Reviews of movies from my giant DVD tower, and more.
Released on July 14, 1942
Directed by Sam Wood
Written by Jo Swerling and Herman J. Mankiewicz
Cast: Gary Cooper, Teresa Wright, Walter Brennan, Babe Ruth, Dan Duryea, Elsa Janssen, Ludwig Stossel, Virginia Gilmore, Hardie Albright, Gene Collins, Dane Clark, Frank Faylen, Bill Dickey, Mark Koenig, Bob Meusel, Bill Stern
For me, one of the greatest baseball films ever made, and for many the greatest, a biographical account of famed Yankees slugger Lou Gehrig, who appeared in 2,130 consecutive games over the course of his 17-year career—earning him the nickname ‘The Iron Horse’—until he pulled himself from the lineup when symptoms of ALS began to affect his play. He never again took the field, and the film concludes with his farewell at a sold-out Yankee Stadium, where he delivered a stirring, echoing speech that has achieved a hallowed place in the annals of both baseball and cinema history.
Strangely enough, this was a baseball story that concentrated just as much on the loving relationship between a husband and wife than it did on a ballplayer, but somehow it worked, and worked well; I was entertained not only by Gehrig’s sandlot childhood and collegiate days at Columbia, and his memorable career with the Yankees, but also by the sweet and thoroughly romantic courtship, marriage, and domestic life of Lou and his wife Eleanor, as played by Gary Cooper and a charming Teresa Wright.
This, for me, was where the film excelled: it was enjoyable as both a historical sports story and a romance drama, and credit for that—along with the screen presence of Cooper and Wright—should go to director Sam Wood and the two veteran writers, who wonderfully combined both genres into a captivating whole. But don’t worry, baseball fans, there was still plenty of the game’s myriad facets and details to fill the gaps, from the casting of real-life Yankee players (including a surprisingly delightful Babe Ruth), to well-rendered game action, and to the numerous interior and exterior shots filmed at actual ballparks.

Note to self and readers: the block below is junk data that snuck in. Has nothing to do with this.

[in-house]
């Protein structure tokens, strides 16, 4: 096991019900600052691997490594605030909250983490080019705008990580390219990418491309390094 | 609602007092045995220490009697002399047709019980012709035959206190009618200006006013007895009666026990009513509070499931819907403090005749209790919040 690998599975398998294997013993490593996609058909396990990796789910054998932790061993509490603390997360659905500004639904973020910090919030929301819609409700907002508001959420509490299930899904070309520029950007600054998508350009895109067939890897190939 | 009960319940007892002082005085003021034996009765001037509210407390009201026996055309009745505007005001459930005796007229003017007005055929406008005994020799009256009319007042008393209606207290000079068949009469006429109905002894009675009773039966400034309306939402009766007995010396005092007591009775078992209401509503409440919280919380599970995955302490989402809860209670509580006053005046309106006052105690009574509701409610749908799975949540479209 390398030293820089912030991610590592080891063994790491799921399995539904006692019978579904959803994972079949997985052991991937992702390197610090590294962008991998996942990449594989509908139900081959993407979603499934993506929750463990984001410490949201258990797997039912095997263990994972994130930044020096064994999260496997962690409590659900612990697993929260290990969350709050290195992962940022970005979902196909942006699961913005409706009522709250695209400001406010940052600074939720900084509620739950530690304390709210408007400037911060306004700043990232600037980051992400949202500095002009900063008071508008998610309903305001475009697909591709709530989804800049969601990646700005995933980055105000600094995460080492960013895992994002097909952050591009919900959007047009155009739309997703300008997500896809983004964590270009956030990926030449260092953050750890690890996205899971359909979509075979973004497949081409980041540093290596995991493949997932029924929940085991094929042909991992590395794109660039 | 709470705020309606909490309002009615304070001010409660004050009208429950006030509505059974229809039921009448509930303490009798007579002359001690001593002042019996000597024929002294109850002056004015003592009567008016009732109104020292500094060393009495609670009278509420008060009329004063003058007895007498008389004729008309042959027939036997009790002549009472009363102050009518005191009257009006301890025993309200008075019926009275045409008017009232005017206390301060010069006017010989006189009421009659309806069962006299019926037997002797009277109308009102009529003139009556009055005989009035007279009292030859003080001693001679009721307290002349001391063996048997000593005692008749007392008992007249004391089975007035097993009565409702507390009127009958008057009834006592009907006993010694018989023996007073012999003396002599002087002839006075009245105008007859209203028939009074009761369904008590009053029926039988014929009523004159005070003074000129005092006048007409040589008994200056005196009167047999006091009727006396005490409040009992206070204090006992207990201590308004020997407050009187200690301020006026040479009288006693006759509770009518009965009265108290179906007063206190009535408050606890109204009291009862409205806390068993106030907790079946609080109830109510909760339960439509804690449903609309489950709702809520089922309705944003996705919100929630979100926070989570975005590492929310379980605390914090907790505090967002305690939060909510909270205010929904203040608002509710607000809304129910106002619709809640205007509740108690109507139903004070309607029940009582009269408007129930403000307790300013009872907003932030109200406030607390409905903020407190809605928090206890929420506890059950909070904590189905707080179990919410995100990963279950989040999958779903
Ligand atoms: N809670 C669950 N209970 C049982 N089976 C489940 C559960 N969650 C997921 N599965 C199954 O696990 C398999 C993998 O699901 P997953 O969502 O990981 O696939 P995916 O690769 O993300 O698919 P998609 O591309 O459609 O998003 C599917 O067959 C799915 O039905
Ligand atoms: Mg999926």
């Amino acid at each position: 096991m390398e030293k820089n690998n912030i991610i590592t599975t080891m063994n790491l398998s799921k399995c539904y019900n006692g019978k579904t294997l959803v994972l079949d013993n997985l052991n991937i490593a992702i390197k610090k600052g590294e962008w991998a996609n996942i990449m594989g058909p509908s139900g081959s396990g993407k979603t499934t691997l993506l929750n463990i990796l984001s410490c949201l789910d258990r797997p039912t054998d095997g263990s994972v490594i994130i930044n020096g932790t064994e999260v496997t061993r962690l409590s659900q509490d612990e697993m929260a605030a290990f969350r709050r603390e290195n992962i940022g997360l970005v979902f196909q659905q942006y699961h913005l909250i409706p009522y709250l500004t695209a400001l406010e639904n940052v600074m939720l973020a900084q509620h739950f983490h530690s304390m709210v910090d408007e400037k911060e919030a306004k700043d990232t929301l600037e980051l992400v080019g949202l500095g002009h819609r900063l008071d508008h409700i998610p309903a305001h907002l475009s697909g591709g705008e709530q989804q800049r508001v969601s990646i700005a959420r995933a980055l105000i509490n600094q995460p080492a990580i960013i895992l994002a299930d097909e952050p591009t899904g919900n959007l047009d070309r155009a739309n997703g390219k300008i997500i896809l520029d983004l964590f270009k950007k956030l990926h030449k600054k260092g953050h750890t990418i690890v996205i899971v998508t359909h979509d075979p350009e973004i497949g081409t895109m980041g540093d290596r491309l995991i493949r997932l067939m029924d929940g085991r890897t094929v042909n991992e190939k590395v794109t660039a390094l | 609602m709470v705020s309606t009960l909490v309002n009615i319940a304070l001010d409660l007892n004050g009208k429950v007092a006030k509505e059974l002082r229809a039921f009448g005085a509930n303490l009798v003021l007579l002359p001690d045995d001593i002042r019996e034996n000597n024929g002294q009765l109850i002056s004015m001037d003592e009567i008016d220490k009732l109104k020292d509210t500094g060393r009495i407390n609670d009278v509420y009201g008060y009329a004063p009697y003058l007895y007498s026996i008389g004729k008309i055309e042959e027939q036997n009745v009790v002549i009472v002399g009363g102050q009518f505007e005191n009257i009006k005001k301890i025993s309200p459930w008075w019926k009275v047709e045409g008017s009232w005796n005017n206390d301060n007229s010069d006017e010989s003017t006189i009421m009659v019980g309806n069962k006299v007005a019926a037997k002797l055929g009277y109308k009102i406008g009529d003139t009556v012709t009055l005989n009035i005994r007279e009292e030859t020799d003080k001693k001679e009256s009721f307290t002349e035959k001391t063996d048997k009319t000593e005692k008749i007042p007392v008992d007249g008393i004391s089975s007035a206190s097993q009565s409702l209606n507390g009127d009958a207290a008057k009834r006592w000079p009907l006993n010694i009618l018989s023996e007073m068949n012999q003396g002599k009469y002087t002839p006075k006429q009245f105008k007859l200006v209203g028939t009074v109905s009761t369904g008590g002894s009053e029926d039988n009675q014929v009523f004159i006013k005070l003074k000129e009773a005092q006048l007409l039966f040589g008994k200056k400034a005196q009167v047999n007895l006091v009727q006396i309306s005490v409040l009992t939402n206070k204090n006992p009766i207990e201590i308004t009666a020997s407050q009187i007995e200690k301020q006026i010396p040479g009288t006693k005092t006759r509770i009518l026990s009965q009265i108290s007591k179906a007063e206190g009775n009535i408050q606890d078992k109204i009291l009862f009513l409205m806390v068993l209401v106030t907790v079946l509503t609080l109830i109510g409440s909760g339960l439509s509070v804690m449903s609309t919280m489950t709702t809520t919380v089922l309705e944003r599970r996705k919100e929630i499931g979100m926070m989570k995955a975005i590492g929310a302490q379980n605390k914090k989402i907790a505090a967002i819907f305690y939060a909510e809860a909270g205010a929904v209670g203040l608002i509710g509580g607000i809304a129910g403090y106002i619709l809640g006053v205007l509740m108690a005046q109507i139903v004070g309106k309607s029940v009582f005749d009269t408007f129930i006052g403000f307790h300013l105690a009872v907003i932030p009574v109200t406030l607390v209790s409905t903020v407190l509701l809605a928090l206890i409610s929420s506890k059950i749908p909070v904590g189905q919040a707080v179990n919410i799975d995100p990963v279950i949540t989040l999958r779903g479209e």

As for Cooper the ballplayer, his portrayal of Gehrig was not only an iconic one, but a convincing one as well, and it’s hard nowadays to imagine anyone else in the role; he played Gehrig as a truly likeable, happy-go-lucky guy, with grit and determination on the diamond and a stoic resolve when dealing with his condition, which I’m sure was a spot-on representation of the actual person. And of course, his farewell speech at film’s end, which has the power to turn any tough guy into a blubbering fool; for me, what followed was even more heavy-hearted, as Cooper, amidst thousands upon thousands of cheers, slowly walked off the field and into the darkness of the dugout tunnel, never to return.
The Pride of the Yankees is worthy of every ounce of praise that has been heaped upon it over the years, and should be on everyone’s must-see list of films, whether you’re a follower of the game or not. And if that doesn’t sway you, then this should: there exist two classic moments related to baseball that never fail to get me misty-eyed when I see them, and the ending to this film is one of those two. The other? Kirk Gibson’s dramatic, game-winning home run in Game 1 of the 1988 World Series. Seriously, both do it to me every time. (9/10)